A pal of mine sent me a note a while back saying that he had taken his wife out for a birthday meal in an upscale downtown Chicago restaurant and the server came by, looked at his plate, and asked, “Are you still working on that?” “No, actually, I’m still enjoying that,” he replied. “I left work behind.”
If you took the time to scour the online blogs about service, you’d be shocked by the passionate opinions customers have about how servers verbally conduct themselves. Many of these customers are annoyed and unnecessarily mean-spirited and should consider seeing a therapist or, at the very least, take a chill pill. But some of them make worthy points that deserve consideration.
Take my friend’s scenario, for example. Is the server being a bit too casual considering he’s working in an upscale restaurant where check averages soar beyond that of casual restaurants? I think so. Is it a big deal? Not really, but as you can tell from my friend’s reaction, the words servers choose (or you choose for them) can affect the customer experience.
In the example above, there are better ways to ask customers if they have completed their meal. How would you prefer your servers ask the question?
The biggest source of complaints about server language is that it’s often too casual, even in casual restaurants. Quite frequently I’ll hear servers ask men and women at a table, “Do you guys need anything?” Again, not a big deal in the whole scheme of things, but does the use of the word “guys” cross the line into overly casual? You tell me.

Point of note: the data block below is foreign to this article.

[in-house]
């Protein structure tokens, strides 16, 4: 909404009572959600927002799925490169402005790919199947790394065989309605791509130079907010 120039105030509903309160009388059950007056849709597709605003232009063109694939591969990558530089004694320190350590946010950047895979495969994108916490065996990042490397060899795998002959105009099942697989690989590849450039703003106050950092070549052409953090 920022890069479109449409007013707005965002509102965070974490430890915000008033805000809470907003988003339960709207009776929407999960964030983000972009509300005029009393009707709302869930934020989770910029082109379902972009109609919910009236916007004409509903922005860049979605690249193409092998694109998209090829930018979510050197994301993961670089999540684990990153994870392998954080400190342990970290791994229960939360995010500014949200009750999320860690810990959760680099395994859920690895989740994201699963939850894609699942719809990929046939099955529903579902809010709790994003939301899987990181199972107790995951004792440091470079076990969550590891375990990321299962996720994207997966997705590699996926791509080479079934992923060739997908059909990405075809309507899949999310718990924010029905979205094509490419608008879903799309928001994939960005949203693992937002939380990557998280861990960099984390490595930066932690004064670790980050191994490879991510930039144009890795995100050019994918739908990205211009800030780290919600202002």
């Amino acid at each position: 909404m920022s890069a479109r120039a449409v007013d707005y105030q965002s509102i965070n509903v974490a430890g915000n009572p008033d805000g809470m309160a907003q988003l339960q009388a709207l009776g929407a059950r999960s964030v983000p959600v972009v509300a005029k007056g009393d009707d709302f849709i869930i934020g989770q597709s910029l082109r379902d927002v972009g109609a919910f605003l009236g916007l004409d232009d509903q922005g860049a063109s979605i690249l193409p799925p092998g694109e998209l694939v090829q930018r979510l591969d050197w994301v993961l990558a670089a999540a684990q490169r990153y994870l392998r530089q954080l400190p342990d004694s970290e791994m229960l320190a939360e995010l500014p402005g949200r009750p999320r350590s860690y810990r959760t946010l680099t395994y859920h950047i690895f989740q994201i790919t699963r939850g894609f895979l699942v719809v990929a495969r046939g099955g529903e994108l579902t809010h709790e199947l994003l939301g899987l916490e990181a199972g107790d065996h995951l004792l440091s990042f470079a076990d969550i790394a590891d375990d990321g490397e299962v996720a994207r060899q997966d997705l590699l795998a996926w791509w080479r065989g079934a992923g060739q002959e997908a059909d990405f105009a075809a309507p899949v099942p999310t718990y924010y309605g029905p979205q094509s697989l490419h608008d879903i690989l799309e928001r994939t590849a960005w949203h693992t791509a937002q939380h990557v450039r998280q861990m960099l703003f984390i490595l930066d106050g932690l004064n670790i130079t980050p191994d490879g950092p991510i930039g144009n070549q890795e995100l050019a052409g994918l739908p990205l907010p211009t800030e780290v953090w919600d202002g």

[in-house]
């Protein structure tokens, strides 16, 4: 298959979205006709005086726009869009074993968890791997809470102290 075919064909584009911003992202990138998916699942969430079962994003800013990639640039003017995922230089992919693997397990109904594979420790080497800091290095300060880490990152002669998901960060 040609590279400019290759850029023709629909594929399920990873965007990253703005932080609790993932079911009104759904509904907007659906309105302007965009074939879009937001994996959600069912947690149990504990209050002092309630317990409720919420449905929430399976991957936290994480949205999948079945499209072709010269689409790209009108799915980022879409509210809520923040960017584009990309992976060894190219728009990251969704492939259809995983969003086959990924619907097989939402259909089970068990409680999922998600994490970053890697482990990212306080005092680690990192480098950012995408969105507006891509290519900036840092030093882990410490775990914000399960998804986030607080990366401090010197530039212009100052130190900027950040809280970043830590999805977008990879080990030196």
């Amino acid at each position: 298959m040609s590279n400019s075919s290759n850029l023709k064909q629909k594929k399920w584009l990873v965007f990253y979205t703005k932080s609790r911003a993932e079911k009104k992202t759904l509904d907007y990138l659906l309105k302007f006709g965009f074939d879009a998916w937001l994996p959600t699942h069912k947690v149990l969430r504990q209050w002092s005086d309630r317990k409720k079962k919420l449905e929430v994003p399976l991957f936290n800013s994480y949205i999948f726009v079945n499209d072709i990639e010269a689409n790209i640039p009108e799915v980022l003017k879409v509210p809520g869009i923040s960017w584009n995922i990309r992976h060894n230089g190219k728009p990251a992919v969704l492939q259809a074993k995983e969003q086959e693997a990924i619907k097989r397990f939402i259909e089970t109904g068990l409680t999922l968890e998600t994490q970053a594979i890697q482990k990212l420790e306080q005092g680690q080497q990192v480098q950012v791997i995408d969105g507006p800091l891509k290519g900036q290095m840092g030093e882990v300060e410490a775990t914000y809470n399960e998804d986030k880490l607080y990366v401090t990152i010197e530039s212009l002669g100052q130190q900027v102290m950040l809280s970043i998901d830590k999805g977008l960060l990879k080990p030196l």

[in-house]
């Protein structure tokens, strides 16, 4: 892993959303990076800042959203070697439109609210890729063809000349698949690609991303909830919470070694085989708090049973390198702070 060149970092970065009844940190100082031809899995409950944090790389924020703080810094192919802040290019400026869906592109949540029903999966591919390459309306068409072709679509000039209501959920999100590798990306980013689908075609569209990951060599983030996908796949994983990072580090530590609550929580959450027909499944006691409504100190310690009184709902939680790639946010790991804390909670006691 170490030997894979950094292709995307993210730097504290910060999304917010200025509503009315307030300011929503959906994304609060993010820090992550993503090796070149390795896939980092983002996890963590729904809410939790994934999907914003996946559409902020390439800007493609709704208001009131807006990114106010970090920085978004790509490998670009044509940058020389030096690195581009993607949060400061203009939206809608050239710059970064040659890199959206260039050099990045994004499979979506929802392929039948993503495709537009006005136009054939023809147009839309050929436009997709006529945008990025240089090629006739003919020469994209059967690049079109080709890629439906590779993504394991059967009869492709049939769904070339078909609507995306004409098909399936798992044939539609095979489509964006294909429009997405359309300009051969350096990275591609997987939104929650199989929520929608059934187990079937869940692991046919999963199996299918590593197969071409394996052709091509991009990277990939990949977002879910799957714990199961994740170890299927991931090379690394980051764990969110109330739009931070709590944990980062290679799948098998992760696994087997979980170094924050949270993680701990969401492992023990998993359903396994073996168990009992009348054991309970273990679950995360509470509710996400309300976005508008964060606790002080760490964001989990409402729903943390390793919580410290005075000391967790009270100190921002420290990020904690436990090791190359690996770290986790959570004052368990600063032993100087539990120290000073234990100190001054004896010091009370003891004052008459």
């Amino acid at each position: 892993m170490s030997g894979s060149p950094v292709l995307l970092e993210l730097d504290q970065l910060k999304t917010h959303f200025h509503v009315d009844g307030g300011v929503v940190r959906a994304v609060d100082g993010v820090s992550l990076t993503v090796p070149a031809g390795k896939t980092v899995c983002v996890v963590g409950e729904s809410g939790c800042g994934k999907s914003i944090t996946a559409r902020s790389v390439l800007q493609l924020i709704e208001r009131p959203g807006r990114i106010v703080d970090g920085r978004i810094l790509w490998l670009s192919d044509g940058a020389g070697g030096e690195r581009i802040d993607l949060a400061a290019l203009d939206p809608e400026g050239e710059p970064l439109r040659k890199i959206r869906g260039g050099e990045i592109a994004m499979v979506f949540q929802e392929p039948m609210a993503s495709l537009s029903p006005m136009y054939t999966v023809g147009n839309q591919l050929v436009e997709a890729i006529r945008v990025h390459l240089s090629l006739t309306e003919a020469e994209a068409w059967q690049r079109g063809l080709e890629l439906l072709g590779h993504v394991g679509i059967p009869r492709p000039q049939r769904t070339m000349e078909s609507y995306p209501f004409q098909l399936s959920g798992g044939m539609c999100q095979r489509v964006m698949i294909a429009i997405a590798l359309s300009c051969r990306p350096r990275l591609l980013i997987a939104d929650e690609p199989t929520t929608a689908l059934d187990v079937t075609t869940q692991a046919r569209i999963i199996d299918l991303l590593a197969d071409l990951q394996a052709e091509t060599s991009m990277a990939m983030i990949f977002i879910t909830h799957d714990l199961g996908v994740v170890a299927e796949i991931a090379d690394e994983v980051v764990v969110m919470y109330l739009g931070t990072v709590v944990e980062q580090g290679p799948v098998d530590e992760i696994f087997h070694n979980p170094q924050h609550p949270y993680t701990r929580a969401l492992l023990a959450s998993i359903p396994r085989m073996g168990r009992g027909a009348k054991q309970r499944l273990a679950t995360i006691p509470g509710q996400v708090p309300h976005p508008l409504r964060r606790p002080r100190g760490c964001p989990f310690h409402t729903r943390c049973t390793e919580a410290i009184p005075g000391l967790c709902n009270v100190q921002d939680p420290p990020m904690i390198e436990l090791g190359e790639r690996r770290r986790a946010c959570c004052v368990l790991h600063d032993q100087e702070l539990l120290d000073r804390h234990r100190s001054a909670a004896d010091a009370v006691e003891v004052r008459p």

Here’s another one that bothers some people. “Could you please get me another drink?” asks a customer. “No problem,” answers the server. There is a better, smarter way to answer that question. Of course it’s not or should not be a problem to get another drink for a customer. What would you rather have your server respond?
Here’s one that customers sometimes laugh about when the server leaves: A few people at a table place their orders and it’s followed by the server’s comment: “Good choice.” I hang out with really smart people, so of course we made a good choice, or just maybe the server is overtly sucking up for tips. Here’s a recent back-and-forth from one friend to another at my table: “Hey, Frank, you were really, really smart for ordering that ravioli?” “Yeah, I’m a genius!”
Another one for the Nitpicking Hall of Fame is when a server asks, “Is everything okay?” I wonder how many customers are tempted to reply, “No, I think my spouse is cheating on me.” What’s a better way to ask the intent of that question?
None of these server comments would keep me from returning to a restaurant if everything else is good. But maybe it would be wise for you to pay attention to how your servers are addressing customers. More importantly, ask yourself if they are addressing your customers in an all-too-familiar and casual way. Email me with your thoughts on any of these questions I’ve raised.
Michael Sanson, Editor-in-Chief